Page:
Trump Cancels Obama ‘Free-Trade’ Deal With Communist Vietnam That Legitimized State-Owned Businesses

Terence P. Jeffrey | January 23, 2017 | 3:17pm EST
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President Donald Trump displays the memorandum he had just signed removing the United States from the Trans-Pacific Partnership, Jan. 23, 2017. (Screen Capture)

( - President Donald Trump signed a memorandum today removing the United States from the Trans-Pacific Partnership (TPP), a multinational deal signed by President Barack Obama that sought to create a “free-trade zone” with Vietnam while also expressly legitimizing state ownership of businesses.

“Great thing for the American worker, what we just did,” Trump said while showing the signed memorandum to reporters.

The TPP, which the Obama Administration signed on Feb. 4, 2016, could have been approved by a simple majority vote in both houses of Congress, acting under so-called “fast-track” authority that passed the Republican-controlled House and Senate in 2015.

Trump campaigned against the TPP on his way to winning the 2016 Republican presidential nomination and the presidency.

The TPP negotiated by the Obama Administration would have joined the United States with eleven other nations—including the Socialist Republic of Vietnam—in what was described as a free-trade zone. However, the deal expressly recognized the legitimacy of state ownership of businesses—which is a major part of the socialist economy of Vietnam, a nation that is still ruled by the Communist Party.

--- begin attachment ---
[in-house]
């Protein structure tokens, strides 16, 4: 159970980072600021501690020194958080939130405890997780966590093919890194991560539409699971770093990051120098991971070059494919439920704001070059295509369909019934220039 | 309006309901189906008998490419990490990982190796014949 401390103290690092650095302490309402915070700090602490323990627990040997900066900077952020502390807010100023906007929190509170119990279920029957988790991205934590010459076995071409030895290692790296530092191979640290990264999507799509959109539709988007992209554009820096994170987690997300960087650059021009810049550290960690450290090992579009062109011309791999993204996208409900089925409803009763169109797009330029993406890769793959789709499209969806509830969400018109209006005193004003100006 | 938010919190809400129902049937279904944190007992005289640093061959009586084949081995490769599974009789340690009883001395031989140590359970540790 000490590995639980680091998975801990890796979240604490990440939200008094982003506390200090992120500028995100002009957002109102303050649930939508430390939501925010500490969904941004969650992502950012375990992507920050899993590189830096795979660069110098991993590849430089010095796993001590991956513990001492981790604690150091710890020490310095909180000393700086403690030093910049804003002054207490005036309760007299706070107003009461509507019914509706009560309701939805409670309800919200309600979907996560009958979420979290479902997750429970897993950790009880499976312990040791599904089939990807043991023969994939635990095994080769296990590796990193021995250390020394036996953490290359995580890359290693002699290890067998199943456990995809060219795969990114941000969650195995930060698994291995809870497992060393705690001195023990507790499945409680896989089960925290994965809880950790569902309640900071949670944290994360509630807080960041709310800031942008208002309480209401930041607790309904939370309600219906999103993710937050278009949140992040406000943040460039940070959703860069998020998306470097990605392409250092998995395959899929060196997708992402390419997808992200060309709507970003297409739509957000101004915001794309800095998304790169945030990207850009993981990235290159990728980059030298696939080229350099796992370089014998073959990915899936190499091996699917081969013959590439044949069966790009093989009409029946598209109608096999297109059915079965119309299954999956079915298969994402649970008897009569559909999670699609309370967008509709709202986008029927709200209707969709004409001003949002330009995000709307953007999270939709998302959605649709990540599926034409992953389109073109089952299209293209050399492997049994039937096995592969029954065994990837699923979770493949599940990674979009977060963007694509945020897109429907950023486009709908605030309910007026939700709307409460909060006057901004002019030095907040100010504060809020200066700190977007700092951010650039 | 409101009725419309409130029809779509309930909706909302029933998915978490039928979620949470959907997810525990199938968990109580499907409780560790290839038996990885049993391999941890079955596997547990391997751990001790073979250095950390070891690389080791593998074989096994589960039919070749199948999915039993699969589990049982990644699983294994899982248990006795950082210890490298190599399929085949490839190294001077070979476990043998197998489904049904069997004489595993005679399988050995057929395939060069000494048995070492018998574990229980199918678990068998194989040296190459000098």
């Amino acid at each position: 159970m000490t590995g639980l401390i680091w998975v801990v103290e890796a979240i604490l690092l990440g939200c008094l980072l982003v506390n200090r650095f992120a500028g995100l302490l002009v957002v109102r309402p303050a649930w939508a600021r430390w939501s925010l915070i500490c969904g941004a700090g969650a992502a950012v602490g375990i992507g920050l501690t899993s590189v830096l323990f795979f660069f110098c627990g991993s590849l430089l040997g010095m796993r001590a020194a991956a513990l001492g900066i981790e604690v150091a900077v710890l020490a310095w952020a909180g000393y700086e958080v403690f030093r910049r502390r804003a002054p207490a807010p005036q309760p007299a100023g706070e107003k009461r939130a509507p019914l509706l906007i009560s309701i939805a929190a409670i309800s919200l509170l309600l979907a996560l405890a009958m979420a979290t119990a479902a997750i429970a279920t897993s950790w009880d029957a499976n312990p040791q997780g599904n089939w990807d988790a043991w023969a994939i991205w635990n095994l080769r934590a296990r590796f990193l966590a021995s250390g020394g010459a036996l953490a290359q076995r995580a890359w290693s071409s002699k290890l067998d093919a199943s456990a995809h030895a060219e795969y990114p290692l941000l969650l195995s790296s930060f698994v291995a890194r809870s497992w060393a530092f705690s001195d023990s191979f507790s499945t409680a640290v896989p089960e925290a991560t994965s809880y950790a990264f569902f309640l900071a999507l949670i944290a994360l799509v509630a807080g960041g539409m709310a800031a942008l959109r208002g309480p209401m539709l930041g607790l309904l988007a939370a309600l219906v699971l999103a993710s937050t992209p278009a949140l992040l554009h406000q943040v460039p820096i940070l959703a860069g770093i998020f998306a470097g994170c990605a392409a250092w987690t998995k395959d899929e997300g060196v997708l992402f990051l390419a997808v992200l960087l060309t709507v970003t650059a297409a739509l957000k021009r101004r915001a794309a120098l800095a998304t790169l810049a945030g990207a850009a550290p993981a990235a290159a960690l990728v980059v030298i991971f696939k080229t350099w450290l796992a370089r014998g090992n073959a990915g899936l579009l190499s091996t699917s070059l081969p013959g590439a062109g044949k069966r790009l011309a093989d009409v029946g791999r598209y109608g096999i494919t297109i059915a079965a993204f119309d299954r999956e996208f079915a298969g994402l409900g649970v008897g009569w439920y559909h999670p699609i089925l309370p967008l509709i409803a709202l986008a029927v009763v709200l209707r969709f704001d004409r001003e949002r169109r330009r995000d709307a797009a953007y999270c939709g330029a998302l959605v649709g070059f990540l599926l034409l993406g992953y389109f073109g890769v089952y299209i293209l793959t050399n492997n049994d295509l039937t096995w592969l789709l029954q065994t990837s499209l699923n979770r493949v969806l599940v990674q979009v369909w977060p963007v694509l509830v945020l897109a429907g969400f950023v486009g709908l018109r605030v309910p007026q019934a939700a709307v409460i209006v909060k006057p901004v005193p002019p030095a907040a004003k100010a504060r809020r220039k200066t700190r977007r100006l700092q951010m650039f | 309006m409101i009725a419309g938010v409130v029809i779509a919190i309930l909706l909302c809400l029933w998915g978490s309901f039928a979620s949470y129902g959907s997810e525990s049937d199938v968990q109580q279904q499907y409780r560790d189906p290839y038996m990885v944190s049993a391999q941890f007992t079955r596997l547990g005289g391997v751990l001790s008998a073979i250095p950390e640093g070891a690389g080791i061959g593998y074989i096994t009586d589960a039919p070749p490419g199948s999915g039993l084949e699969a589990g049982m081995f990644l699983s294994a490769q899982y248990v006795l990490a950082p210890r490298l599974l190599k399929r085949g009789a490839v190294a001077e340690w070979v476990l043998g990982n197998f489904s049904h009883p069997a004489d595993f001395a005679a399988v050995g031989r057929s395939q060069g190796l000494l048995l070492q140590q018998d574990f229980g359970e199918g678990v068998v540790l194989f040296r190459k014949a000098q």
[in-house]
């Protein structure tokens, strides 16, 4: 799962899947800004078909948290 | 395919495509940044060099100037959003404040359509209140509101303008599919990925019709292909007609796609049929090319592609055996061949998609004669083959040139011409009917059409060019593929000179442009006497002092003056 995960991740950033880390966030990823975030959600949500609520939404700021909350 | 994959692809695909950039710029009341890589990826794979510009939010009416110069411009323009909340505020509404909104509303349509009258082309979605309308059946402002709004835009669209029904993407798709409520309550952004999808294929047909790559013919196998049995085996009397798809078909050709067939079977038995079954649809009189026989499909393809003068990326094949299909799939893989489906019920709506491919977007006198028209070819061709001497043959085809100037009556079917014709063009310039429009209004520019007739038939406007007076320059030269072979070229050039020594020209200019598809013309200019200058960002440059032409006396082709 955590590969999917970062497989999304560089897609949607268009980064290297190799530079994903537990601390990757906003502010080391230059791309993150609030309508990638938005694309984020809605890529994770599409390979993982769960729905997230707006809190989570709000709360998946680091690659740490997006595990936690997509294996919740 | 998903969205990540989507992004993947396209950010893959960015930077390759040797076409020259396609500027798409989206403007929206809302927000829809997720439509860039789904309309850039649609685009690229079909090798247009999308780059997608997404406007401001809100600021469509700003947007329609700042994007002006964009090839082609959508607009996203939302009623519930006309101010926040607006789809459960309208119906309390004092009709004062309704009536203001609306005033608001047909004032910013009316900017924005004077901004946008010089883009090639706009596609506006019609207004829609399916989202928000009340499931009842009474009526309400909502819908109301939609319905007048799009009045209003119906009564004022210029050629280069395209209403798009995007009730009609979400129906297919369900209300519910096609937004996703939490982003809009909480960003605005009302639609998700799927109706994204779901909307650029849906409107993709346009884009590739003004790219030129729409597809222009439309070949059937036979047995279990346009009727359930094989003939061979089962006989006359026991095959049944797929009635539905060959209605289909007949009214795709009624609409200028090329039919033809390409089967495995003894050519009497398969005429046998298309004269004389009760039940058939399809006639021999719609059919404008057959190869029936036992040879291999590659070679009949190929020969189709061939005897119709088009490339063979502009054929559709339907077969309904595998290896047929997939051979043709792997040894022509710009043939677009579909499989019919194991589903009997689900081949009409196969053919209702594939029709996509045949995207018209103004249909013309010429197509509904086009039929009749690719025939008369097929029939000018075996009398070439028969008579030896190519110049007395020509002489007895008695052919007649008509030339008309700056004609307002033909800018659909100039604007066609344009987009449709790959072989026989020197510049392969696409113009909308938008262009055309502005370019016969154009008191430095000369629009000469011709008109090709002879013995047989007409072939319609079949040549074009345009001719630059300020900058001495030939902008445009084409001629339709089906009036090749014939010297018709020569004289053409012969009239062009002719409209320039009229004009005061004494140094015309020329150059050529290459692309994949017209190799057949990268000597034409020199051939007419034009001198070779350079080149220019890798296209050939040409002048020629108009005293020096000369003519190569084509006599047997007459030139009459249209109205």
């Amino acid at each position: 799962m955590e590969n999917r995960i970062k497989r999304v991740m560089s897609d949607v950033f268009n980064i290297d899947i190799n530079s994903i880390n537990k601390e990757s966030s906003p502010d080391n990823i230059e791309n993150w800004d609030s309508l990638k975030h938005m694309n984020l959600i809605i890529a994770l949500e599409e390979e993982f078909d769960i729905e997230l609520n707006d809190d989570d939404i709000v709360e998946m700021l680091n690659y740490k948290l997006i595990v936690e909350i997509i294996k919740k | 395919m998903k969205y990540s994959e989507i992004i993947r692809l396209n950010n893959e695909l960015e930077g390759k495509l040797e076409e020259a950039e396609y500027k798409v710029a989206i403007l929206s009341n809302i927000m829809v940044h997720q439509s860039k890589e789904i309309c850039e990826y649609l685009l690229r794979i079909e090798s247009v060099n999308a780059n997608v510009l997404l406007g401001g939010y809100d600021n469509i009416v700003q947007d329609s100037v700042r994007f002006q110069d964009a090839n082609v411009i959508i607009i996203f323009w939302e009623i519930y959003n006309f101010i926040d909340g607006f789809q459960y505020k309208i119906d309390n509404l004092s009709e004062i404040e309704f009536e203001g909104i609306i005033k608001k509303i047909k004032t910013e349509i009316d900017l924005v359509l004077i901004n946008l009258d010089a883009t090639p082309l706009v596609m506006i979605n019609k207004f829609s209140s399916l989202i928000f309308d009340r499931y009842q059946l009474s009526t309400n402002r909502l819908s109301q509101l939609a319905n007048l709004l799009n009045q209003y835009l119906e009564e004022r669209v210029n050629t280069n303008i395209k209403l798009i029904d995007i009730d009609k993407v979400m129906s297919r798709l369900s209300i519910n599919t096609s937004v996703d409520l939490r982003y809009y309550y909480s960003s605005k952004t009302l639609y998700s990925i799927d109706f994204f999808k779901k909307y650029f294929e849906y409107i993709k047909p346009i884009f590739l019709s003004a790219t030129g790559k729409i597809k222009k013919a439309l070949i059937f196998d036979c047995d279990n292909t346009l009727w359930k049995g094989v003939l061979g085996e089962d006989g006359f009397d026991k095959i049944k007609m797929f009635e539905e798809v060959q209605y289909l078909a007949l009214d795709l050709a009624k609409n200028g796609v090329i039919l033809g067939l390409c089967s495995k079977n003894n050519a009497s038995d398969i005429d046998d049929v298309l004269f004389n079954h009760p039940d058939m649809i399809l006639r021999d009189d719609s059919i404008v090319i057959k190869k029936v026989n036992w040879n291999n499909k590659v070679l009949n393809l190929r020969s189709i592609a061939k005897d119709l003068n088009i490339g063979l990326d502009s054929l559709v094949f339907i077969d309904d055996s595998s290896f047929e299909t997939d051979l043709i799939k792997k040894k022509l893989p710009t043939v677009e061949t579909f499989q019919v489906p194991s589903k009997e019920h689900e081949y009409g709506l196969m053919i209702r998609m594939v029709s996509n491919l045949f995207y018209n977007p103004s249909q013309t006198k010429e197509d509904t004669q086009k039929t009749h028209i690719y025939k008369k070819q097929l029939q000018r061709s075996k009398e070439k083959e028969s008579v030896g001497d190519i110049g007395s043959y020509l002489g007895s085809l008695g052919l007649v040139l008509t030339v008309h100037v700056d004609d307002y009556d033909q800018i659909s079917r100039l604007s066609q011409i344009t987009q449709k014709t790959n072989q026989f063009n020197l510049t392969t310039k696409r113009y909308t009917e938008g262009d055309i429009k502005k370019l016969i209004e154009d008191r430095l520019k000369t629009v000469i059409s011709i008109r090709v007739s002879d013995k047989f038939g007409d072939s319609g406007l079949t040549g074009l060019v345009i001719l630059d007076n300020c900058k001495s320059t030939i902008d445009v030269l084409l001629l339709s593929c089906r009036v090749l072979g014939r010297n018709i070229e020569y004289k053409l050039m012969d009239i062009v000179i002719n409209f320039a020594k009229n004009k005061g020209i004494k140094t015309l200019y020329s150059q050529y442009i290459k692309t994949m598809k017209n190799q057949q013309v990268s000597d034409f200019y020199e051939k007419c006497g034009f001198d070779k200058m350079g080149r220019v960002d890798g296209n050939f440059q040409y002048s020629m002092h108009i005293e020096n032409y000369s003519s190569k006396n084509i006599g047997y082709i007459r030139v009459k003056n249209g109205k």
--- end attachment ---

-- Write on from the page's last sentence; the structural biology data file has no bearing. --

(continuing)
“The Trans-Pacific Partnership (TPP) is a proposed free trade agreement (FTA) among the United States and 11 Asia-Pacific countries,” the Congressional Research Service reported.  These included Australia, Brunei, Canada, Chile, Japan, Malaysia, Mexico, New Zealand, Peru, Singapore, and Vietnam.

The deal also could have added new members after it had been approved by the U.S. Congress. “TPP is envisioned as a ‘living agreement,’ potentially addressing new issues and open to future members, including as a possible vehicle to advance a wider Asia-Pacific free trade area,” CRS reported.

Additional future members could have included the People’s Republic of China.

“Policymakers in TPP countries have ventured that China may seek to join at some point, provided that it could adhere to the standards of the agreement,” CRS reported.

The latest State Department report on human rights in Vietnam noted that that country is run by the Communist Party.

“The Socialist Republic of Vietnam is an authoritarian state ruled by a single party, the Communist Party of Vietnam,” said the State Department report.

The preamble to the TPP stated that the nations that were a party to it recognized the “legitimate role” of government-owned businesses and said that a purpose of the TPP was to “promote a level playing field” between government-owned and privately-owned enterprises.

TPP members, it said, “Affirm that state-owned enterprises can play a legitimate role in the diverse economies of the Parties, while recognizing that the provision of unfair advantages to state-owned enterprises undermines fair and open trade and investment, and resolve to establish rules for state-owned enterprises that promote a level playing field with privately owned businesses, transparency and sound business practices.”

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